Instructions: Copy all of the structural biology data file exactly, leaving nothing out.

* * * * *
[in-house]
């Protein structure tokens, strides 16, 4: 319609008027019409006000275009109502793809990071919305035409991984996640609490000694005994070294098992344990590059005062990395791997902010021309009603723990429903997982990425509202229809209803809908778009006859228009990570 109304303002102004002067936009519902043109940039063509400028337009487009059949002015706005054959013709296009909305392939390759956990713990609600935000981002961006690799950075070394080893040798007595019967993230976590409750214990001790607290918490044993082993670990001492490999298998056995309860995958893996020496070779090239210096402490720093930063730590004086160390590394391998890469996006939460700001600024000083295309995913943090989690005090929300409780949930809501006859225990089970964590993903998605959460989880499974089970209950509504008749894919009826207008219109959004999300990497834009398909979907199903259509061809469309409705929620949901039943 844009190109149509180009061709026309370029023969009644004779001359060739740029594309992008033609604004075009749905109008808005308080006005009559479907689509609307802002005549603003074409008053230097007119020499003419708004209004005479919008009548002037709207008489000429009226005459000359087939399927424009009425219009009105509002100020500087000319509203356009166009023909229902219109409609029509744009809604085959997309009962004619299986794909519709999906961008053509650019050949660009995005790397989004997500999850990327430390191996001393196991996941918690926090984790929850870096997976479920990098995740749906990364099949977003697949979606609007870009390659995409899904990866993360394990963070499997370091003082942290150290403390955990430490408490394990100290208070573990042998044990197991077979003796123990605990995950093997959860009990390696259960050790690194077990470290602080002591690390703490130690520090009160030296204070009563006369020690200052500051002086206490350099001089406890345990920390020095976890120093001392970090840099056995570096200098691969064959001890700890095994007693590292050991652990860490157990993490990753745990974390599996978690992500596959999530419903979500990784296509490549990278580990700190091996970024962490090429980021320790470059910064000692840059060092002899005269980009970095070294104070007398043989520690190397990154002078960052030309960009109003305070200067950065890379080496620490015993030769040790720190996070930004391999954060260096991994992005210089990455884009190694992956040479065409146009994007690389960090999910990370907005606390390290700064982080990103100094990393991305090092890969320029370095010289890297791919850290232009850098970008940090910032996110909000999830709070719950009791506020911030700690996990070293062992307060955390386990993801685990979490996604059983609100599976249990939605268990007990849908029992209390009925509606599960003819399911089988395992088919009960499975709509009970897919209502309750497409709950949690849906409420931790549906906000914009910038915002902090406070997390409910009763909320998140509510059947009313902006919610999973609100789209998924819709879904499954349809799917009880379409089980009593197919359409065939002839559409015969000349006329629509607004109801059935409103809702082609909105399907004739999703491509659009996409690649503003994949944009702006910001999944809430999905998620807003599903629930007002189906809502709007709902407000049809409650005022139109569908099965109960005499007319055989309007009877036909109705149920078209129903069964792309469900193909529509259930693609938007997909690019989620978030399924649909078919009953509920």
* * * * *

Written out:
[in-house]
């Protein structure tokens, strides 16, 4: 319609008027019409006000275009109502793809990071919305035409991984996640609490000694005994070294098992344990590059005062990395791997902010021309009603723990429903997982990425509202229809209803809908778009006859228009990570 109304303002102004002067936009519902043109940039063509400028337009487009059949002015706005054959013709296009909305392939390759956990713990609600935000981002961006690799950075070394080893040798007595019967993230976590409750214990001790607290918490044993082993670990001492490999298998056995309860995958893996020496070779090239210096402490720093930063730590004086160390590394391998890469996006939460700001600024000083295309995913943090989690005090929300409780949930809501006859225990089970964590993903998605959460989880499974089970209950509504008749894919009826207008219109959004999300990497834009398909979907199903259509061809469309409705929620949901039943 844009190109149509180009061709026309370029023969009644004779001359060739740029594309992008033609604004075009749905109008808005308080006005009559479907689509609307802002005549603003074409008053230097007119020499003419708004209004005479919008009548002037709207008489000429009226005459000359087939399927424009009425219009009105509002100020500087000319509203356009166009023909229902219109409609029509744009809604085959997309009962004619299986794909519709999906961008053509650019050949660009995005790397989004997500999850990327430390191996001393196991996941918690926090984790929850870096997976479920990098995740749906990364099949977003697949979606609007870009390659995409899904990866993360394990963070499997370091003082942290150290403390955990430490408490394990100290208070573990042998044990197991077979003796123990605990995950093997959860009990390696259960050790690194077990470290602080002591690390703490130690520090009160030296204070009563006369020690200052500051002086206490350099001089406890345990920390020095976890120093001392970090840099056995570096200098691969064959001890700890095994007693590292050991652990860490157990993490990753745990974390599996978690992500596959999530419903979500990784296509490549990278580990700190091996970024962490090429980021320790470059910064000692840059060092002899005269980009970095070294104070007398043989520690190397990154002078960052030309960009109003305070200067950065890379080496620490015993030769040790720190996070930004391999954060260096991994992005210089990455884009190694992956040479065409146009994007690389960090999910990370907005606390390290700064982080990103100094990393991305090092890969320029370095010289890297791919850290232009850098970008940090910032996110909000999830709070719950009791506020911030700690996990070293062992307060955390386990993801685990979490996604059983609100599976249990939605268990007990849908029992209390009925509606599960003819399911089988395992088919009960499975709509009970897919209502309750497409709950949690849906409420931790549906906000914009910038915002902090406070997390409910009763909320998140509510059947009313902006919610999973609100789209998924819709879904499954349809799917009880379409089980009593197919359409065939002839559409015969000349006329629509607004109801059935409103809702082609909105399907004739999703491509659009996409690649503003994949944009702006910001999944809430999905998620807003599903629930007002189906809502709007709902407000049809409650005022139109569908099965109960005499007319055989309007009877036909109705149920078209129903069964792309469900193909529509259930693609938007997909690019989620978030399924649909078919009953509920």